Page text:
Can't Stop Eating Junk Food? Try Sleeping More

I, a longtime food industry professional, have an absolutely atrocious diet. I'm also a chronic insomniac who hasn't had decent sleeping patterns since I was 12 years old. Now, a new study from Northwestern Medicine has found a link between sleeplessness and the desire for high-fat foods, and suddenly my entire life makes so much sense. I'm not eating peanut butter out of the jar at midnight because I lack self control—it's my body's fault! I'm off the hook!

My poor choices stem from the human olifactory system—a.k.a. our sense of smell. When the body is sleep deprived, the system goes into hyperdrive, sharpening odors so that the brain can better differentiate what's food and what's not. But a sleep-deprived brain has trouble communicating with itself, as messages get scrambled between its areas.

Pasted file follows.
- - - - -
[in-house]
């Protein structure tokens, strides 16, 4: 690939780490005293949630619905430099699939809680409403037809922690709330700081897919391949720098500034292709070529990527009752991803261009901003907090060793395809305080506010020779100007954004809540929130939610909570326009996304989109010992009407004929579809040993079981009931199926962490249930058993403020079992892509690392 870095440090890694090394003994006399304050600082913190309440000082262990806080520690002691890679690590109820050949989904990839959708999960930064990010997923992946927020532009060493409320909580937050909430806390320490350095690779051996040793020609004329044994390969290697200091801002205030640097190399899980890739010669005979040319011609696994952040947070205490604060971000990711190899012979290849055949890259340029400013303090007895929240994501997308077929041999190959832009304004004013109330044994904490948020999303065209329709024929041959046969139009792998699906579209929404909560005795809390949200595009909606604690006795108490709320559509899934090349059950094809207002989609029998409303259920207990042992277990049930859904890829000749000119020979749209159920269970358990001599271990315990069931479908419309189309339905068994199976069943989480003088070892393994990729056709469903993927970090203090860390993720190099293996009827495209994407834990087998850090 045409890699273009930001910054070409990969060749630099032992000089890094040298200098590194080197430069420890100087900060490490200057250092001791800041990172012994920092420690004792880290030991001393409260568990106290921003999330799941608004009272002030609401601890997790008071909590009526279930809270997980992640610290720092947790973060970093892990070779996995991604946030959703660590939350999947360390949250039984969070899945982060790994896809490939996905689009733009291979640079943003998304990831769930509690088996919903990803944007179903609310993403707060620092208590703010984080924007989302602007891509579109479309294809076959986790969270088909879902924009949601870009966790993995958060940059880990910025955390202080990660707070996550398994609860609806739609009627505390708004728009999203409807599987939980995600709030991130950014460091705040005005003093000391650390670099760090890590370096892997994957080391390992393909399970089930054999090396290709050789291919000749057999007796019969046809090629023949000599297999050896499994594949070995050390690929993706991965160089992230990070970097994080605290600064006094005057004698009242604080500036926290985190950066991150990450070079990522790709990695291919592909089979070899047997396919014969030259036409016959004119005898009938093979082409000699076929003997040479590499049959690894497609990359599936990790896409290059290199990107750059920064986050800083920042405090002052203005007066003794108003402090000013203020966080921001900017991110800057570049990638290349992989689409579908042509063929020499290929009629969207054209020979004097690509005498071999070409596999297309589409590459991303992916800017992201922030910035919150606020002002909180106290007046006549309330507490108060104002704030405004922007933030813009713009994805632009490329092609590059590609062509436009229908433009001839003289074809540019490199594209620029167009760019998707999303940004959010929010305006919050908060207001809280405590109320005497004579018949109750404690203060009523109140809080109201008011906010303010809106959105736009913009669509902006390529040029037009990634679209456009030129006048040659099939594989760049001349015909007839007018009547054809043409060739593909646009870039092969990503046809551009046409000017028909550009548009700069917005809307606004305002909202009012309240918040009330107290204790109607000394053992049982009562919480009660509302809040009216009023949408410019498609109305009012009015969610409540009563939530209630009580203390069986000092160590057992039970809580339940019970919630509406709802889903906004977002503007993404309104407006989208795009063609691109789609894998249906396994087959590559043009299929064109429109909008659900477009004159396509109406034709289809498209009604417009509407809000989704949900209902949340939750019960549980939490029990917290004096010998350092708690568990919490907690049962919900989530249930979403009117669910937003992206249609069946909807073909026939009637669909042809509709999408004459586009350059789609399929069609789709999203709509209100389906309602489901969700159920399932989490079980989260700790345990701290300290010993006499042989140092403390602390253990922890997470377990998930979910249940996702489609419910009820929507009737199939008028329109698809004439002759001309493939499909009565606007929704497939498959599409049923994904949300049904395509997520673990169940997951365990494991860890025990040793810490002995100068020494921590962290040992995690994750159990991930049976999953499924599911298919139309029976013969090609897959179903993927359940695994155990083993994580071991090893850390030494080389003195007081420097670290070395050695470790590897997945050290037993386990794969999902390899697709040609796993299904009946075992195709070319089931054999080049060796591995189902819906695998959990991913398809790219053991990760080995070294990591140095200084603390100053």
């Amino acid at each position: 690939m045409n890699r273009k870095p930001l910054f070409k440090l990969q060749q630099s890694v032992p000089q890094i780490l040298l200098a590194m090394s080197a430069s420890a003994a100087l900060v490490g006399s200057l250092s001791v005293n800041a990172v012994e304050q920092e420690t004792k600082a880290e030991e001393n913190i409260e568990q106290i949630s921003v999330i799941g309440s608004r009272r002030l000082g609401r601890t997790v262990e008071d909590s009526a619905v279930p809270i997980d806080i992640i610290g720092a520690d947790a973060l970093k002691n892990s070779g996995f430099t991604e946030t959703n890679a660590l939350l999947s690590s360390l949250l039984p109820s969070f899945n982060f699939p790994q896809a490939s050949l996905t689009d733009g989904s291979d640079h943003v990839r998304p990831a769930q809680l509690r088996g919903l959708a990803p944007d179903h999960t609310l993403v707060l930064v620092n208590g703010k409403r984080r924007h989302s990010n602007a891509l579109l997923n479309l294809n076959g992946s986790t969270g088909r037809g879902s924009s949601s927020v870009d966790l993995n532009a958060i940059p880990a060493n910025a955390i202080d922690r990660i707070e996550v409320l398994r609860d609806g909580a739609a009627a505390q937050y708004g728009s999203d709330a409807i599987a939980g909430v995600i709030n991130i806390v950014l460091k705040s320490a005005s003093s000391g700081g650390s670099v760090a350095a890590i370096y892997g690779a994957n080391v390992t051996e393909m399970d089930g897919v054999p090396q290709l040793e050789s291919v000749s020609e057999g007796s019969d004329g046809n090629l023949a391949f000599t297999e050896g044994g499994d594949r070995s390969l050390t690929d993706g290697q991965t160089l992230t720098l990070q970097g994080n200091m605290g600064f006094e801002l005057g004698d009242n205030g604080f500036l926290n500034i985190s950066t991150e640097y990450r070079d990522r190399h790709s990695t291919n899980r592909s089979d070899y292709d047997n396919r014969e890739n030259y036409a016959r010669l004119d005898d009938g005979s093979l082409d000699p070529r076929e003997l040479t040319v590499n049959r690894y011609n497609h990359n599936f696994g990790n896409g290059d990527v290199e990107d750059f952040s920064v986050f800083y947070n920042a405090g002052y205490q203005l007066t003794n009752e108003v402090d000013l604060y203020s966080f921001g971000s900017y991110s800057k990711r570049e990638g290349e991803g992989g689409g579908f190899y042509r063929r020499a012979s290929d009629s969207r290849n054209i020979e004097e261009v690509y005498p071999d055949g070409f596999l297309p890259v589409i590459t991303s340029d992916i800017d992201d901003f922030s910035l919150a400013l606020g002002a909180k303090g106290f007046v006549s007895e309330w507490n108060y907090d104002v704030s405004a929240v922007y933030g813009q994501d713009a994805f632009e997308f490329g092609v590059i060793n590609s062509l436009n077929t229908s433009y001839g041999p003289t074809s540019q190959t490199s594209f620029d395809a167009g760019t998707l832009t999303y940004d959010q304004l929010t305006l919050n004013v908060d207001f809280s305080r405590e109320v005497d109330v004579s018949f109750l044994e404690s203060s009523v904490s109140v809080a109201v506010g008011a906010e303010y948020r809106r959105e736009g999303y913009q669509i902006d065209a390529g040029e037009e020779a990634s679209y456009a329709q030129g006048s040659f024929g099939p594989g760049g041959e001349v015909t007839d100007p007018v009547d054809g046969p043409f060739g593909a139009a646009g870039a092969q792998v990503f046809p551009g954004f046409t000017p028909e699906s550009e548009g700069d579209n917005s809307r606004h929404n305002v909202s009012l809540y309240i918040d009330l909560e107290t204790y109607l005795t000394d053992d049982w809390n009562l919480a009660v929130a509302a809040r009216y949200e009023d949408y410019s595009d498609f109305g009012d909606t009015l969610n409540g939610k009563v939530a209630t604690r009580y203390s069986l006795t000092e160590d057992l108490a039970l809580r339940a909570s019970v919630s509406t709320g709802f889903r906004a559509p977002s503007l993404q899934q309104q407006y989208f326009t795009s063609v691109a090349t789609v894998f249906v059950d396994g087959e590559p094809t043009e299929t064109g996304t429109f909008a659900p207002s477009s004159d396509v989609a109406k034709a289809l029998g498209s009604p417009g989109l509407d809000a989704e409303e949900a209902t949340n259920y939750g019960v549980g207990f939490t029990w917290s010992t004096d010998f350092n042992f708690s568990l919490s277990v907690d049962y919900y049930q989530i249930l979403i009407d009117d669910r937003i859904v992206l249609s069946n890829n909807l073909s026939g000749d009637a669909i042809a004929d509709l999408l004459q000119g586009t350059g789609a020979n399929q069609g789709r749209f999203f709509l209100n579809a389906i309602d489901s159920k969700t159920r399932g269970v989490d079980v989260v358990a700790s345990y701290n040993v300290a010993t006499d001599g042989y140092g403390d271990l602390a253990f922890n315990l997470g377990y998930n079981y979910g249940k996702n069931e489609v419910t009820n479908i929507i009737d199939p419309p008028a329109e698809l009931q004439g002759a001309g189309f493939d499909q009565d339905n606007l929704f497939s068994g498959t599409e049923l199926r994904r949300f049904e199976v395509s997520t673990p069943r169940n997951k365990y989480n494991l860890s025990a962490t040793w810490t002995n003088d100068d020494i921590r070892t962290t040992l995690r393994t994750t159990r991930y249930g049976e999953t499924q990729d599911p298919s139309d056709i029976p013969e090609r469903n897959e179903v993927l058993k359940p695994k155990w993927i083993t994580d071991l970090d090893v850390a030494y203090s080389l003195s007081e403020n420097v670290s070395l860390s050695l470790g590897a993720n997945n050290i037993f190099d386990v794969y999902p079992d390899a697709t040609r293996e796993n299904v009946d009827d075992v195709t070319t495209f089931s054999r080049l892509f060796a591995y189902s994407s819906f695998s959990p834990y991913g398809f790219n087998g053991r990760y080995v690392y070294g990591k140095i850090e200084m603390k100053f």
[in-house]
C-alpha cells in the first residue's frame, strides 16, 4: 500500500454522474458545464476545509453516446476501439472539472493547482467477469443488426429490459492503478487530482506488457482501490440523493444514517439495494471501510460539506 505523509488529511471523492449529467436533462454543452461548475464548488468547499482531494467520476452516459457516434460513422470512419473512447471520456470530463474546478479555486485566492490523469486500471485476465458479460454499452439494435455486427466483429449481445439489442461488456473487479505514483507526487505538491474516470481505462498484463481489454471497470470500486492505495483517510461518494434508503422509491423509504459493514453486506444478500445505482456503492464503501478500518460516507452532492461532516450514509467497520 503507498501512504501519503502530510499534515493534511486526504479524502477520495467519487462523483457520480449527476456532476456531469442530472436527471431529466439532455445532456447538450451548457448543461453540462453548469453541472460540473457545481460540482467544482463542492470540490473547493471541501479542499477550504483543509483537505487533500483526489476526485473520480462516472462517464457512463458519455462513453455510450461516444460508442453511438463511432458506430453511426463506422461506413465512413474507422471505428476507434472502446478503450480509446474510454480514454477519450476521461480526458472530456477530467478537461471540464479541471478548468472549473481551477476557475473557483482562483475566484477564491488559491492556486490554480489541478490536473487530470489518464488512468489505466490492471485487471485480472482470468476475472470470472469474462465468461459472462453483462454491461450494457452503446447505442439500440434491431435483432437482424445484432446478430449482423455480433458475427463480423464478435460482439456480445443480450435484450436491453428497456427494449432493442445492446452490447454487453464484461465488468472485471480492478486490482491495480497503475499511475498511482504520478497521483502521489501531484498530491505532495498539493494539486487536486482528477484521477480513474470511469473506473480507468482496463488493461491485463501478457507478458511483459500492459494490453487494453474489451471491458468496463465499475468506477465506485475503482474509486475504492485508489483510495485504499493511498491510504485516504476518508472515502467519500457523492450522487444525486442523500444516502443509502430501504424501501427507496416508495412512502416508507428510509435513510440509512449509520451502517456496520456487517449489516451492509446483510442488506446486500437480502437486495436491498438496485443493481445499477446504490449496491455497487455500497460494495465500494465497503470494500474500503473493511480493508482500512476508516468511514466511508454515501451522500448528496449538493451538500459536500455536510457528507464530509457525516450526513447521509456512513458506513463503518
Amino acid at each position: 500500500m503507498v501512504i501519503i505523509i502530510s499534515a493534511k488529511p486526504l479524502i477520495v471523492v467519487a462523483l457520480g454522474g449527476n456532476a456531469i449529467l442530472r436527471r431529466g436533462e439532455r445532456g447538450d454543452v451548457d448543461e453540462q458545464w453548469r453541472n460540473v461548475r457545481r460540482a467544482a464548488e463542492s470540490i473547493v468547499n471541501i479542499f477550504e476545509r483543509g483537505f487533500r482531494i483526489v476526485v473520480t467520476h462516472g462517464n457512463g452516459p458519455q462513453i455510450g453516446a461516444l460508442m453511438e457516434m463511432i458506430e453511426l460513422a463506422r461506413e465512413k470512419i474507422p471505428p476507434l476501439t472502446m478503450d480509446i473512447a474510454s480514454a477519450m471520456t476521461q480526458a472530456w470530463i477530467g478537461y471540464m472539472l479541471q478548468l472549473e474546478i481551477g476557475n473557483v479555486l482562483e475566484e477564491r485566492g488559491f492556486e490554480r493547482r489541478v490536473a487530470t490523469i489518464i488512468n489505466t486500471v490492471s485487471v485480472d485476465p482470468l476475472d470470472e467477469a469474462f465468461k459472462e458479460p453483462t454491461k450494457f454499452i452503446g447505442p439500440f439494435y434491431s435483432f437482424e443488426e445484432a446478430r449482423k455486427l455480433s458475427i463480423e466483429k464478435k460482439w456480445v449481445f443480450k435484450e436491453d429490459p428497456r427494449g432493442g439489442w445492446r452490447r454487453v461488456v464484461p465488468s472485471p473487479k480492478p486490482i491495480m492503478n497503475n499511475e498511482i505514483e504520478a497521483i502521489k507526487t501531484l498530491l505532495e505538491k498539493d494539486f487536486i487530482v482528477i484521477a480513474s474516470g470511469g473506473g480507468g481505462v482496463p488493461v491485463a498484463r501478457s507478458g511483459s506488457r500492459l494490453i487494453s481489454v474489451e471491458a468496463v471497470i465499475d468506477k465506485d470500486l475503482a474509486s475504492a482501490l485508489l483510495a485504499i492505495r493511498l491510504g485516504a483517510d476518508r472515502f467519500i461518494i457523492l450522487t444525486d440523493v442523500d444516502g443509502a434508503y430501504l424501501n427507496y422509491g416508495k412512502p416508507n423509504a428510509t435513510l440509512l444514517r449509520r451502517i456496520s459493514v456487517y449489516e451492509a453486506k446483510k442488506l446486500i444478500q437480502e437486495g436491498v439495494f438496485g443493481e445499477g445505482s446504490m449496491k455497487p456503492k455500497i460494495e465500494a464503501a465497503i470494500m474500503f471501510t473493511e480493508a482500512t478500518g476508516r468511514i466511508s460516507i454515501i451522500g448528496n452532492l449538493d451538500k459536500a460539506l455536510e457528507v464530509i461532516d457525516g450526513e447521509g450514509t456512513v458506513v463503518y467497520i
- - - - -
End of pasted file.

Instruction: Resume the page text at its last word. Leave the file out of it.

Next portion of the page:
"When you're sleep deprived, these brain areas may not be getting enough information, and you're overcompensating by choosing food with a richer energy signal," said senior author Thorsten Kahnt, assistant professor of neurology at Northwestern University Feinberg School of Medicine, in an official press release. "But it may also be that these other areas fail to keep tabs on the sharpened signals in the olfactory cortex. That could also lead to choosing doughnuts and potato chips."

Getting more sleep will lead to better food choices, but for those of us who find it difficult, Kahnt suggests we pay closer attention to the foods we're craving, with the understanding that we're not thinking straight.

"Our findings suggest that sleep deprivation makes our brain more susceptible to enticing food smells, so maybe it might be worth taking a detour to avoid your local doughnut shop next time you catch a 6 a.m. flight."